Is naming and shaming minimum wage offenders fair?

Nov26

Posted in News

Minimum Wage Word Cloud

As the government names and shames 75 more businesses for failing to pay the National Minimum Wage (NMW), we ask whether all is quite as it seems.

Recently, the government released the details of 75 more businesses that are failing to pay their workers the minimum wage. It was the single biggest release of names to date, following a ramping up of the naming and shaming policy.

Combined, the businesses owed workers over £153,000, with the single greatest underpayment coming from East Midlands Crossroads, a Nottingham-based care centre which owed its employees £37,592.

‘Offenders’ came from across industry, with the greatest number of under-payers from the care sector.

On the side of working people

The government believes that naming and shaming is fair.

As the government website notes, the total number of companies named and shamed under the scheme, which was introduced in October 2013, now stands at 285 employers, with total arrears of over £788,000 and total penalties levied of over £325,000.

Business Minister Nick Boles said:

“As a one nation government on the side of working people we are determined that everyone who is entitled to the National Minimum Wage receives it. When the new National Living Wage is introduced next April (2016) we will enforce it robustly. This means that the hard-working people of the UK will get the pay rise they deserve.”

And Business Minister Jo Swinson told Independent, “Paying less than the minimum wage is illegal, immoral and completely unacceptable.”

“Open to interpretation”

But many of the named and shamed firms have blamed the complexity of the rules for resulting in underpayments from payroll departments.

A spokeswoman from East Midlands Crossroads told the BBC “The legislation is complex, in parts ambiguous, and open to interpretation.”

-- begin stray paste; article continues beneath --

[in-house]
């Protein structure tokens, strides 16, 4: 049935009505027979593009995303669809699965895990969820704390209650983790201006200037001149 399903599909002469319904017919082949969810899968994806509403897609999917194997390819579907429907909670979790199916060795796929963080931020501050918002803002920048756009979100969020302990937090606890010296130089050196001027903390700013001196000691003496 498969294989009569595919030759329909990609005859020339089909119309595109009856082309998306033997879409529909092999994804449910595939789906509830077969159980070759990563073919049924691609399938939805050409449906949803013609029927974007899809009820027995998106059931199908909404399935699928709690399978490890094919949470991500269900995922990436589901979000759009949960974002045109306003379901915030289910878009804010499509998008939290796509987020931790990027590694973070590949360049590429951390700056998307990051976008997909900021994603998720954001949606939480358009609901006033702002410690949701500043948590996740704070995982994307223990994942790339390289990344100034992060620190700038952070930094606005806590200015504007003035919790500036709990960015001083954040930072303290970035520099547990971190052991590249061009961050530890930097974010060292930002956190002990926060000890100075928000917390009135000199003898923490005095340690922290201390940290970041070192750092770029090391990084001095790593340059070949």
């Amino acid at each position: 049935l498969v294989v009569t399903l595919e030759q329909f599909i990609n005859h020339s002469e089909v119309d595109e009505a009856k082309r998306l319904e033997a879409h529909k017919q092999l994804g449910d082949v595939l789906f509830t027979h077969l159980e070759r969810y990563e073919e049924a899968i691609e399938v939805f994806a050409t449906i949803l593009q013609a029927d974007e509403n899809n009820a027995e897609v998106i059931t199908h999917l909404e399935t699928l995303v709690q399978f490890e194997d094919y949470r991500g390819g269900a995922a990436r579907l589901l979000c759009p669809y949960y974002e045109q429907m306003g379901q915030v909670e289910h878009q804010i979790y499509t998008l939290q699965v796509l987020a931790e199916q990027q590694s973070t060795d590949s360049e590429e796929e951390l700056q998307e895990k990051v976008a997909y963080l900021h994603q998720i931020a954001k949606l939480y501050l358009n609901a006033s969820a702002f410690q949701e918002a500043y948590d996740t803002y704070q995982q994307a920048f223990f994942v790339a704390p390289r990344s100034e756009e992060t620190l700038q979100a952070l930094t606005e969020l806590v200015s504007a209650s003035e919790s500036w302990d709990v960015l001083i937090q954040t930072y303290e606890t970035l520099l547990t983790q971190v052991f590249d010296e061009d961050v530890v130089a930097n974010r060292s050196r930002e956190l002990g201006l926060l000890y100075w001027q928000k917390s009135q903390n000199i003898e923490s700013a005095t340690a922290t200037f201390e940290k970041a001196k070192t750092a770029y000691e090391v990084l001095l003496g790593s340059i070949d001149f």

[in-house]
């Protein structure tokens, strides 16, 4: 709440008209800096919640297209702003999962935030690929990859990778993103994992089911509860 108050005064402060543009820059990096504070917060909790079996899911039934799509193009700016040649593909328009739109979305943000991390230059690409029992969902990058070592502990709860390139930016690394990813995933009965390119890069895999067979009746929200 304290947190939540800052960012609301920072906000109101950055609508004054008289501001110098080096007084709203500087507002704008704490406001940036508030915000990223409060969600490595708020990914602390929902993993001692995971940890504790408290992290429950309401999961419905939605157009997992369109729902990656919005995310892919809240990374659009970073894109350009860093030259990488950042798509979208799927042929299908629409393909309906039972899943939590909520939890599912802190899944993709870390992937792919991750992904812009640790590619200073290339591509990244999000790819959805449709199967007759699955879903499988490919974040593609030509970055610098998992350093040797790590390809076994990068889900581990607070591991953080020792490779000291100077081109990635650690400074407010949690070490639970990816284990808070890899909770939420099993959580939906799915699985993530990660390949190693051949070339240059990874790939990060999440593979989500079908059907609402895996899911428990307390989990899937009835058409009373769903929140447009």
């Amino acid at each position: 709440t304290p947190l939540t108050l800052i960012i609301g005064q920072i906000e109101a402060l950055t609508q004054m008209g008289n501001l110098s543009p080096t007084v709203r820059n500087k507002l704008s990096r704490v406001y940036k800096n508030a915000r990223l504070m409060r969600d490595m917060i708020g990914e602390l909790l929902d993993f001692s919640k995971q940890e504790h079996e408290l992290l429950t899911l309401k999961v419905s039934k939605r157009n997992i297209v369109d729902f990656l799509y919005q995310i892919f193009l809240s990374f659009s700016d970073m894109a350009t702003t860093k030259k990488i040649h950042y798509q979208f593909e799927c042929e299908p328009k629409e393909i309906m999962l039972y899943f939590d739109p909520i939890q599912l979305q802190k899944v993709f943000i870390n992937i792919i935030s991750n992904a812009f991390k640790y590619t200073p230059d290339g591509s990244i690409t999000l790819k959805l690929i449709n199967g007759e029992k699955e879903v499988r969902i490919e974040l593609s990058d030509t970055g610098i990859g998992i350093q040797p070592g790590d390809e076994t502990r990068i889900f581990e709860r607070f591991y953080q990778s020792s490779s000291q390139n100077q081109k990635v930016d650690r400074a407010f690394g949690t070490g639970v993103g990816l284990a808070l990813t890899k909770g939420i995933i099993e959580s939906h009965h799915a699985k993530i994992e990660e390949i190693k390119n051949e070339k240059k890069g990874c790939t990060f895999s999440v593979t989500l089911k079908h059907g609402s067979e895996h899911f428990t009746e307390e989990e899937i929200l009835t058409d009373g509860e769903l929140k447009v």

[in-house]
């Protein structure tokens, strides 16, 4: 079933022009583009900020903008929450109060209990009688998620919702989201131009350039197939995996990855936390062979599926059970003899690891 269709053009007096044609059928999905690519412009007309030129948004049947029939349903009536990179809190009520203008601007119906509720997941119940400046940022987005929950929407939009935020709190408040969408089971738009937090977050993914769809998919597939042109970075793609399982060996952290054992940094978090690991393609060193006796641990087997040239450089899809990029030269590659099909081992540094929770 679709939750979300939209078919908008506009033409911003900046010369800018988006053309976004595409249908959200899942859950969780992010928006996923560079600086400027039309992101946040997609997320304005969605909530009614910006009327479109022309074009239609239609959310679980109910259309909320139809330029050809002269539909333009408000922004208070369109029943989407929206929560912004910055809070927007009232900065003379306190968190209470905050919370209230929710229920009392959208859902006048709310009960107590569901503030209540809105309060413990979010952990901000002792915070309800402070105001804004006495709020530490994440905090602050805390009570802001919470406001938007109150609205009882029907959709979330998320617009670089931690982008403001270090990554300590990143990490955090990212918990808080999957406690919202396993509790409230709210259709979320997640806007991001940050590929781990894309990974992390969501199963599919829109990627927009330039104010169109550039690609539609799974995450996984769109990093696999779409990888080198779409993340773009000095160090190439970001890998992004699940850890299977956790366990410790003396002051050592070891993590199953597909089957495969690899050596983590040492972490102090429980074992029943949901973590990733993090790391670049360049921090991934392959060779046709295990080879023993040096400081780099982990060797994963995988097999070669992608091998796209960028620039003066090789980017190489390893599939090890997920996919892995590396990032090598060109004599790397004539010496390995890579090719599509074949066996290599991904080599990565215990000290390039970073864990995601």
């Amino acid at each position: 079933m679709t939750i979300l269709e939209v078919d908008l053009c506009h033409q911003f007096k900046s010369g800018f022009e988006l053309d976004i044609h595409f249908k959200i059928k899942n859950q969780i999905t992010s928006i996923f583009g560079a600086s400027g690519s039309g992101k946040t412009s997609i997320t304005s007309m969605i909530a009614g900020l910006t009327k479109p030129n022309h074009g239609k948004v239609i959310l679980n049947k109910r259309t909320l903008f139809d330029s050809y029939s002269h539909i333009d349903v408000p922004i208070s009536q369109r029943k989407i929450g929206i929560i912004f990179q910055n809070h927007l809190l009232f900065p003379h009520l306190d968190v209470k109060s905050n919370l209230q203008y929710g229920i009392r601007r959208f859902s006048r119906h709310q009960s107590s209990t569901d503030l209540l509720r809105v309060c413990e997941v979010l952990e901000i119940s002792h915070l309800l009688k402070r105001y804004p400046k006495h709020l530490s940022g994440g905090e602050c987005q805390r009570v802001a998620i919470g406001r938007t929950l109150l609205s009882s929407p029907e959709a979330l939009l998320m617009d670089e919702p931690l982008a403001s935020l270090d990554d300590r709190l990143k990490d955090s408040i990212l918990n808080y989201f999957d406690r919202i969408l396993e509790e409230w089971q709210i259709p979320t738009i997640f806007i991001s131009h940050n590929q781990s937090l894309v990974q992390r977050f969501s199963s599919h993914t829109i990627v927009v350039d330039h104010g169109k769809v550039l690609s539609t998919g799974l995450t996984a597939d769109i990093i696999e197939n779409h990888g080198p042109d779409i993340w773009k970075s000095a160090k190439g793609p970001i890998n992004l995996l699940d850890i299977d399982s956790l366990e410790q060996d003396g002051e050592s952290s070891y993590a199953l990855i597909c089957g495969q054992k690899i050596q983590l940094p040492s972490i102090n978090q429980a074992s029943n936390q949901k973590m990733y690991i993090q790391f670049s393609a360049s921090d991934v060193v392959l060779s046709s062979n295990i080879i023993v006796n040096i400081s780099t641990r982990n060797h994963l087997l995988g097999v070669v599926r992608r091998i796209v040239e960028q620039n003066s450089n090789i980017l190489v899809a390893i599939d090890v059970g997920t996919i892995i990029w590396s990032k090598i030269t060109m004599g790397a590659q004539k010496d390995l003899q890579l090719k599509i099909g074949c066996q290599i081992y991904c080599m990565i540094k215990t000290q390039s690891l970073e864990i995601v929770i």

She explained that while care workers were not paid for travel time between appointments, they were paid travel expenses and enhanced rates for evenings, weekends and bank holidays, which are not included in the calculation for the NMW.

If true, this raises the issue of whether offending payroll processing departments – and the businesses they support – are guilty not of underpayment, but of merely failing to pay in line with the structure dictated by the government.

Double standards?

Muddying the waters still further comes the news that 7 of the companies on the ‘list of shame’ have ads for apprenticeships simultaneously featured on the government’s own website.

Unions have been quick to accuse the government of double standards.

Mary Bousted, ATL general secretary, told FE Week:

“Unless the government … is satisfied that the employer is fulfilling its obligations …, then it would not be appropriate for the employer to be advertising on the government’s website,” she said.

Becoming transparent

It may be that all 75 offending companies can claim to be paying the NMW in reality, and that their appearance on the list is merely down to administrative quirks. But mud sticks – which is why all companies should look again at how they process their payroll.

If you really do pay the NMW, but processing your payroll in the way you’ve always done it exposes you to criticism, then it’s time to change the way you do your payroll.